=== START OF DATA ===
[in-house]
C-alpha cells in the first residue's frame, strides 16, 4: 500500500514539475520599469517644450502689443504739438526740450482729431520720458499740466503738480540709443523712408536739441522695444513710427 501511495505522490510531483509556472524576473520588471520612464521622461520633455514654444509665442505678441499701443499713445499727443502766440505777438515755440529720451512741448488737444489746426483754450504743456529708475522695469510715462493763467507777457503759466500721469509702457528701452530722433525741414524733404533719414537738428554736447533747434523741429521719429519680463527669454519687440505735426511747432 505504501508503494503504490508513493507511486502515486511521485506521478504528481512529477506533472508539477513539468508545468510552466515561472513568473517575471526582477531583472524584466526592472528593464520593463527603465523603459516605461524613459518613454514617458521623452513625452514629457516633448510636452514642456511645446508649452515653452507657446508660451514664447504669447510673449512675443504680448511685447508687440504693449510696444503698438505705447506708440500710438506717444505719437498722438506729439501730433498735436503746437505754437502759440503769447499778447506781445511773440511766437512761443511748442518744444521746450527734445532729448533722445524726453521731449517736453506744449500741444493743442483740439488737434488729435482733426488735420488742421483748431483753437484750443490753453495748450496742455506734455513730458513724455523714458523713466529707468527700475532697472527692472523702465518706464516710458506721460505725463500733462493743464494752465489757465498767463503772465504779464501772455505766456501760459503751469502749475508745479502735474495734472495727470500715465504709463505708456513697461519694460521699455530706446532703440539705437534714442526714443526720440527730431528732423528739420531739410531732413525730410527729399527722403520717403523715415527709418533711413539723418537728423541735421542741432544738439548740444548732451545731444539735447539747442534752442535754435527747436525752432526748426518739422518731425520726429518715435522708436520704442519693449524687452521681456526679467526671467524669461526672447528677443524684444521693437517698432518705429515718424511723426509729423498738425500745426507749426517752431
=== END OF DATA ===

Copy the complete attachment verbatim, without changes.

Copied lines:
[in-house]
C-alpha cells in the first residue's frame, strides 16, 4: 500500500514539475520599469517644450502689443504739438526740450482729431520720458499740466503738480540709443523712408536739441522695444513710427 501511495505522490510531483509556472524576473520588471520612464521622461520633455514654444509665442505678441499701443499713445499727443502766440505777438515755440529720451512741448488737444489746426483754450504743456529708475522695469510715462493763467507777457503759466500721469509702457528701452530722433525741414524733404533719414537738428554736447533747434523741429521719429519680463527669454519687440505735426511747432 505504501508503494503504490508513493507511486502515486511521485506521478504528481512529477506533472508539477513539468508545468510552466515561472513568473517575471526582477531583472524584466526592472528593464520593463527603465523603459516605461524613459518613454514617458521623452513625452514629457516633448510636452514642456511645446508649452515653452507657446508660451514664447504669447510673449512675443504680448511685447508687440504693449510696444503698438505705447506708440500710438506717444505719437498722438506729439501730433498735436503746437505754437502759440503769447499778447506781445511773440511766437512761443511748442518744444521746450527734445532729448533722445524726453521731449517736453506744449500741444493743442483740439488737434488729435482733426488735420488742421483748431483753437484750443490753453495748450496742455506734455513730458513724455523714458523713466529707468527700475532697472527692472523702465518706464516710458506721460505725463500733462493743464494752465489757465498767463503772465504779464501772455505766456501760459503751469502749475508745479502735474495734472495727470500715465504709463505708456513697461519694460521699455530706446532703440539705437534714442526714443526720440527730431528732423528739420531739410531732413525730410527729399527722403520717403523715415527709418533711413539723418537728423541735421542741432544738439548740444548732451545731444539735447539747442534752442535754435527747436525752432526748426518739422518731425520726429518715435522708436520704442519693449524687452521681456526679467526671467524669461526672447528677443524684444521693437517698432518705429515718424511723426509729423498738425500745426507749426517752431